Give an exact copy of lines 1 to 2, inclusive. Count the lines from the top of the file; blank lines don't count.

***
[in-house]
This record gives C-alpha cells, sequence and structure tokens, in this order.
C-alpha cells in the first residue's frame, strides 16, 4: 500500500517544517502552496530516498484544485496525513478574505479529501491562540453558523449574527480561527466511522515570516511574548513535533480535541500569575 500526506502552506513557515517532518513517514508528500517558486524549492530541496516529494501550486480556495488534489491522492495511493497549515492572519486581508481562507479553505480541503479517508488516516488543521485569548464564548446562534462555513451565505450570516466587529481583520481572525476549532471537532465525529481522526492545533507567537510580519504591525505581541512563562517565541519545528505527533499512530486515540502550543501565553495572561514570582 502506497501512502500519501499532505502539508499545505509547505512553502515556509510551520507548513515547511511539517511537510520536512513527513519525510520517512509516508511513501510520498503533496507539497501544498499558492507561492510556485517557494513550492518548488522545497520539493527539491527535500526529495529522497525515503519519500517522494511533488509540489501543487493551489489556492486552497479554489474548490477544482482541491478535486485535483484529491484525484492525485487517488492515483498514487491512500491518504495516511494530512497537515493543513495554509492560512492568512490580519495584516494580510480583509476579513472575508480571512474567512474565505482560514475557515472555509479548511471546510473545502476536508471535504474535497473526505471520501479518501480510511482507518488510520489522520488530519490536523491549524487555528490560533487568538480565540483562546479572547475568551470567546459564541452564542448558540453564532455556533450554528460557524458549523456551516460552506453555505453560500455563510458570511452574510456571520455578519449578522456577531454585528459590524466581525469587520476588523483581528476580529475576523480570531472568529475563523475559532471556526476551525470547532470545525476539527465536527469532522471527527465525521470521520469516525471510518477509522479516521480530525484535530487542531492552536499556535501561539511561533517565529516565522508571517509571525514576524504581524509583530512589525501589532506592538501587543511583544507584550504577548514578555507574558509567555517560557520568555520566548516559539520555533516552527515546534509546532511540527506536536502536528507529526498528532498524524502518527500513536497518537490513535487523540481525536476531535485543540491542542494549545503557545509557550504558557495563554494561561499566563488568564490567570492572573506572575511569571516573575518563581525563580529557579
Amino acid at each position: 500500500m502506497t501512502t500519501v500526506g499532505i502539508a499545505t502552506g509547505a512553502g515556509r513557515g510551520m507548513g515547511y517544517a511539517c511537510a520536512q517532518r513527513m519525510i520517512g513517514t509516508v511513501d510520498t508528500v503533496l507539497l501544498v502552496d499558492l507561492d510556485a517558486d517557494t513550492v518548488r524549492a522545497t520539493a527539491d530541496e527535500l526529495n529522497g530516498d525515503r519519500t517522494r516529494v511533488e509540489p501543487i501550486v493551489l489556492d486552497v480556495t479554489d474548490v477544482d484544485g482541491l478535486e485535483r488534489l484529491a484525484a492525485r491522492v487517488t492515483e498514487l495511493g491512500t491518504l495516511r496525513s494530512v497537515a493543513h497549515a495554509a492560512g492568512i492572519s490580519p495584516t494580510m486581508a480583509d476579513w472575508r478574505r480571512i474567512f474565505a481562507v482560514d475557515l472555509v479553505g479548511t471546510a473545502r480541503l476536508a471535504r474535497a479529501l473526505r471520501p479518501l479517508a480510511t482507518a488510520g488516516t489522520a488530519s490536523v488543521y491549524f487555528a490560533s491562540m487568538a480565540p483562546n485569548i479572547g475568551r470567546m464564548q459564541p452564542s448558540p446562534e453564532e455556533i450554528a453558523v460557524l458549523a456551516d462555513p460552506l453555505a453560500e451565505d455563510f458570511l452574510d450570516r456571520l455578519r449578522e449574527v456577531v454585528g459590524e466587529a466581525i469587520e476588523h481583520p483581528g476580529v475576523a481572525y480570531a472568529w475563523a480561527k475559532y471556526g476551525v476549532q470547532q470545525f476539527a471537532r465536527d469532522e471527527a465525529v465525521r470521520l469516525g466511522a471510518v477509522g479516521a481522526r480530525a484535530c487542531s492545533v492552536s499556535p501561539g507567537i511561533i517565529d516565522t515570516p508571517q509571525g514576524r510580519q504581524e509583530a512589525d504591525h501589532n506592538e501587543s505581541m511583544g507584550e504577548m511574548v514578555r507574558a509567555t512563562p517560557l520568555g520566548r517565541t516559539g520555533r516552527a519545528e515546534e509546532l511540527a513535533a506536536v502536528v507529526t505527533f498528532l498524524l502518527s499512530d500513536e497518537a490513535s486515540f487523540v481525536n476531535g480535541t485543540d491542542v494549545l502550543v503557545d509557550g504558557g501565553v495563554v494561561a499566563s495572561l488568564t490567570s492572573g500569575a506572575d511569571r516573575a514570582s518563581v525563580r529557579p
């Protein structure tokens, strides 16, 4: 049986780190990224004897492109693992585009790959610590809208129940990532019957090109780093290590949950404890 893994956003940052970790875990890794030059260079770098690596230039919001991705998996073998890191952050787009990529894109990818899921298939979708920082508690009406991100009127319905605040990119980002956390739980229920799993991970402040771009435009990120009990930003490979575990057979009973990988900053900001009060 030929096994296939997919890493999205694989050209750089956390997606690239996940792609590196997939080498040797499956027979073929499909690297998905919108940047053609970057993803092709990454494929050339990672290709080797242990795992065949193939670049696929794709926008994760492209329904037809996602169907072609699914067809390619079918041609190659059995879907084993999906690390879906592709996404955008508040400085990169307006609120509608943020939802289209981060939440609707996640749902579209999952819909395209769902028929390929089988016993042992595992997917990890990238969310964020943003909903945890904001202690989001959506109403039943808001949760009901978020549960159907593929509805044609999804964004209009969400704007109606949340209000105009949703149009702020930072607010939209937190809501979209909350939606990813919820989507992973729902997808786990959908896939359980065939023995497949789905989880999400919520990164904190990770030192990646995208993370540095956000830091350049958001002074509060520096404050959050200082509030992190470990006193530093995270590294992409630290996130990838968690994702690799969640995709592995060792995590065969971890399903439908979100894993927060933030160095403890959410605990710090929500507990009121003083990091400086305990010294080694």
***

[in-house]
This record gives C-alpha cells, sequence and structure tokens, in this order.